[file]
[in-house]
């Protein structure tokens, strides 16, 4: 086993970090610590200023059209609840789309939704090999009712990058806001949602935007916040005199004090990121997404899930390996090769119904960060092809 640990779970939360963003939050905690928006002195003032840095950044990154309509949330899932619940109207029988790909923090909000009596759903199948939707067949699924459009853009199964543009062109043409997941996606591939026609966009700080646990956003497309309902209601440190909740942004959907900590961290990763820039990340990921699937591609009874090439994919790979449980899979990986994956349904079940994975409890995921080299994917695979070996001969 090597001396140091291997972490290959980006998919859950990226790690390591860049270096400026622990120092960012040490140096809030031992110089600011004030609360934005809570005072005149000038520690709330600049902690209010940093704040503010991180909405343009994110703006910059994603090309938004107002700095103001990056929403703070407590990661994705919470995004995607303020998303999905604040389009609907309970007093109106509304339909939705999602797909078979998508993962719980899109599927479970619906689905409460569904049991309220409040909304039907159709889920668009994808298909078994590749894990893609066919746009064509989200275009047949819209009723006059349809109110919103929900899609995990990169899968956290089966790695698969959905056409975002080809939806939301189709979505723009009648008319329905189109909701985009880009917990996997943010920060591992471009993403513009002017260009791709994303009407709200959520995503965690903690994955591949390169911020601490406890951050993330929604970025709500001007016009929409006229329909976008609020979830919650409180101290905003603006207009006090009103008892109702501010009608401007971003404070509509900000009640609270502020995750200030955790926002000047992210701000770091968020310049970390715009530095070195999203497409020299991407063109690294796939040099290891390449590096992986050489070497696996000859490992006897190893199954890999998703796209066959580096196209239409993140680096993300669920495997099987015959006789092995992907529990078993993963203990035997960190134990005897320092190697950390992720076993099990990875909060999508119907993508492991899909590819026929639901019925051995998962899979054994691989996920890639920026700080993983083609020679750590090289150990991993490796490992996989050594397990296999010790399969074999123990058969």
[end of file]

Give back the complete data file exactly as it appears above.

[in-house]
């Protein structure tokens, strides 16, 4: 086993970090610590200023059209609840789309939704090999009712990058806001949602935007916040005199004090990121997404899930390996090769119904960060092809 640990779970939360963003939050905690928006002195003032840095950044990154309509949330899932619940109207029988790909923090909000009596759903199948939707067949699924459009853009199964543009062109043409997941996606591939026609966009700080646990956003497309309902209601440190909740942004959907900590961290990763820039990340990921699937591609009874090439994919790979449980899979990986994956349904079940994975409890995921080299994917695979070996001969 090597001396140091291997972490290959980006998919859950990226790690390591860049270096400026622990120092960012040490140096809030031992110089600011004030609360934005809570005072005149000038520690709330600049902690209010940093704040503010991180909405343009994110703006910059994603090309938004107002700095103001990056929403703070407590990661994705919470995004995607303020998303999905604040389009609907309970007093109106509304339909939705999602797909078979998508993962719980899109599927479970619906689905409460569904049991309220409040909304039907159709889920668009994808298909078994590749894990893609066919746009064509989200275009047949819209009723006059349809109110919103929900899609995990990169899968956290089966790695698969959905056409975002080809939806939301189709979505723009009648008319329905189109909701985009880009917990996997943010920060591992471009993403513009002017260009791709994303009407709200959520995503965690903690994955591949390169911020601490406890951050993330929604970025709500001007016009929409006229329909976008609020979830919650409180101290905003603006207009006090009103008892109702501010009608401007971003404070509509900000009640609270502020995750200030955790926002000047992210701000770091968020310049970390715009530095070195999203497409020299991407063109690294796939040099290891390449590096992986050489070497696996000859490992006897190893199954890999998703796209066959580096196209239409993140680096993300669920495997099987015959006789092995992907529990078993993963203990035997960190134990005897320092190697950390992720076993099990990875909060999508119907993508492991899909590819026929639901019925051995998962899979054994691989996920890639920026700080993983083609020679750590090289150990991993490796490992996989050594397990296999010790399969074999123990058969």